My father was seventeen years old when he got a chance to play trumpet with Rudy Vallee at the Brooklyn Paramount, just as The Great Depression was, well, depressing. My lovely mother a mere lass of fifteen waited at the stage door to meet this handsome talented Brooklyn-born new member of the Connecticut Yankees. Morris (Larry) and Sophie (Sonnie) loved music, they loved each other, and rumor has it they loved me. As a youngster I was told that if I practiced diligently I could get to Carnegie Hall. Well the old joke aside, I got to Carnegie Hall, usually to listen to performers and friends I knew or wrote about... so technically, the old saw came to pass. Tom Goodkind of the Washington Squares did announce from the venerable stage that I taught him a "great new banjo lick" which he played as the crowd applauded. My first ovation at Carnegie Hall. And my last ovation at Carnegie Hall. They were opening for Richie Havens a year or two before I had that opportunity. On national television John McEuen of The Dirt Band (while recounting a story of our meeting) mentioned me on Nashville Now, not by name, but as "the guy from the magazine." All of this is close enough for folk. I have performed for crowds as large as ten thousand and written articles and columns for "audiences" at least as large. Through it all, I made it a point to dissuade any and all fifteen-year-old groupies hanging out at the stage door. Still - I write, I perform. And, yes, I play accordion. Few know the sound of that particular treat. Welcome to this web site. I hope you enjoy. Mom and Dad would have been proud, Lawrence Welk somewhat less so. In the words of Rudy Vallee, "My Time Is Your Time."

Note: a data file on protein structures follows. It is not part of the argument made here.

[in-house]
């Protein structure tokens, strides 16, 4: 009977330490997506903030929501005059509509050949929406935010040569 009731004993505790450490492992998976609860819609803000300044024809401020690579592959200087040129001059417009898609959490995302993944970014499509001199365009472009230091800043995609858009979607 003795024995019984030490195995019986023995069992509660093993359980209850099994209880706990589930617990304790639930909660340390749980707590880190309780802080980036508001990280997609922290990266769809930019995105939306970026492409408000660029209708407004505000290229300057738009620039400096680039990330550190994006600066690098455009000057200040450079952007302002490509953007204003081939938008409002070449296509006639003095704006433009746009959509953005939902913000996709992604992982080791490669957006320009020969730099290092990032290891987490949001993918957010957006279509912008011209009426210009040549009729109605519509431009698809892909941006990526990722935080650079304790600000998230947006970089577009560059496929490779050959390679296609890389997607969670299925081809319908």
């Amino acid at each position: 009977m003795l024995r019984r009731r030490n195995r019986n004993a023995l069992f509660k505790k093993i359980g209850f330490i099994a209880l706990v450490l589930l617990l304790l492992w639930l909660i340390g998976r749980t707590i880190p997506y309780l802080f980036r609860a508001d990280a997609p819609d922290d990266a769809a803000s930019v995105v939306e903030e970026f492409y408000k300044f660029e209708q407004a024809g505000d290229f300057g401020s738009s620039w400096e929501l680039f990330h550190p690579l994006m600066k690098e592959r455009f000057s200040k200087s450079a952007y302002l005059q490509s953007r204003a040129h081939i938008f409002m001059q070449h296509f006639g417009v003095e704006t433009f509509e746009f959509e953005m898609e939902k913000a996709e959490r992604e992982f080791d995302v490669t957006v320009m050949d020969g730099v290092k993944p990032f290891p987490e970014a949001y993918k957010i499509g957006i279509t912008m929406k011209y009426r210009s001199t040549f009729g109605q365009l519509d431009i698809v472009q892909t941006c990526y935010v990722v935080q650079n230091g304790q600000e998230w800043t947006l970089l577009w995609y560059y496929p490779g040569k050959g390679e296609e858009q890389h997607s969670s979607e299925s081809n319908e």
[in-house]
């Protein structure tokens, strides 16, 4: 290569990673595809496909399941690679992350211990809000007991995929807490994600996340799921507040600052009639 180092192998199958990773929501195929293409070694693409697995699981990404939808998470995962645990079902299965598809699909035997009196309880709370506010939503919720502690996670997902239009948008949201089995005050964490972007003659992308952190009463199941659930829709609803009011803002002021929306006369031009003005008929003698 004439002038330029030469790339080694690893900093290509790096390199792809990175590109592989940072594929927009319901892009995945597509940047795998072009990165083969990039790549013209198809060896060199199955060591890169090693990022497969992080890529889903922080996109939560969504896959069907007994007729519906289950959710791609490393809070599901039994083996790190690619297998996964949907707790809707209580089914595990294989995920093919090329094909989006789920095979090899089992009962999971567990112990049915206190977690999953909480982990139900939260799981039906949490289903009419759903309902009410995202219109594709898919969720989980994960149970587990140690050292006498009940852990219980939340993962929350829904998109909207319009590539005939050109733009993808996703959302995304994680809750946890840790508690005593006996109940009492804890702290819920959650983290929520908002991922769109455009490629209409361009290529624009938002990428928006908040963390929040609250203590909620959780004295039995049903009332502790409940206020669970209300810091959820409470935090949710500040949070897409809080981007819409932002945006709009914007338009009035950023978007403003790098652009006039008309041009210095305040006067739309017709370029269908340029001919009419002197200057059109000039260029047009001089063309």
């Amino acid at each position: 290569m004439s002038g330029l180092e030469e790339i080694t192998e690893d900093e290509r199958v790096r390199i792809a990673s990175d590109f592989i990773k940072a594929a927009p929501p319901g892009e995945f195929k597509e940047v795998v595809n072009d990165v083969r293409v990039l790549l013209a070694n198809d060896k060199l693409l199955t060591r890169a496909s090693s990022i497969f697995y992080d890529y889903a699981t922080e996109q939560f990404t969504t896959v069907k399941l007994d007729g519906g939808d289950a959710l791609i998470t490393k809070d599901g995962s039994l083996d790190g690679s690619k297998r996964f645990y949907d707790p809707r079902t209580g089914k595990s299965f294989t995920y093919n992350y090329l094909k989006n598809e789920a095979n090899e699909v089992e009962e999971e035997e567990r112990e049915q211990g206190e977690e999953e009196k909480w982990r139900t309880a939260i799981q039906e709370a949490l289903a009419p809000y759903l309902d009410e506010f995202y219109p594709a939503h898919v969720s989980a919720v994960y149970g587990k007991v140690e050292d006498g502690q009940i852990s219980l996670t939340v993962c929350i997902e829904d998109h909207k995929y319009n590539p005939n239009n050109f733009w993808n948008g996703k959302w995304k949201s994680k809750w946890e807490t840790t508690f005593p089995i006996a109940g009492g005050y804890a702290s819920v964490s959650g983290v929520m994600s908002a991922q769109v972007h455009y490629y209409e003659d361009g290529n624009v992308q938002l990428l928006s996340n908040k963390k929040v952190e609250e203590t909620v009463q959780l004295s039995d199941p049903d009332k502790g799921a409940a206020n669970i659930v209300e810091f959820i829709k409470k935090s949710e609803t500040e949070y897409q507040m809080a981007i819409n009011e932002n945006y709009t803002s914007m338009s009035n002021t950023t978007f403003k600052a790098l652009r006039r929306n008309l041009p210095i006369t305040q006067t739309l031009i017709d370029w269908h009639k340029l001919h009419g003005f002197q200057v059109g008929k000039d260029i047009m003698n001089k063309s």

The guy from the magazine; Roger Deitz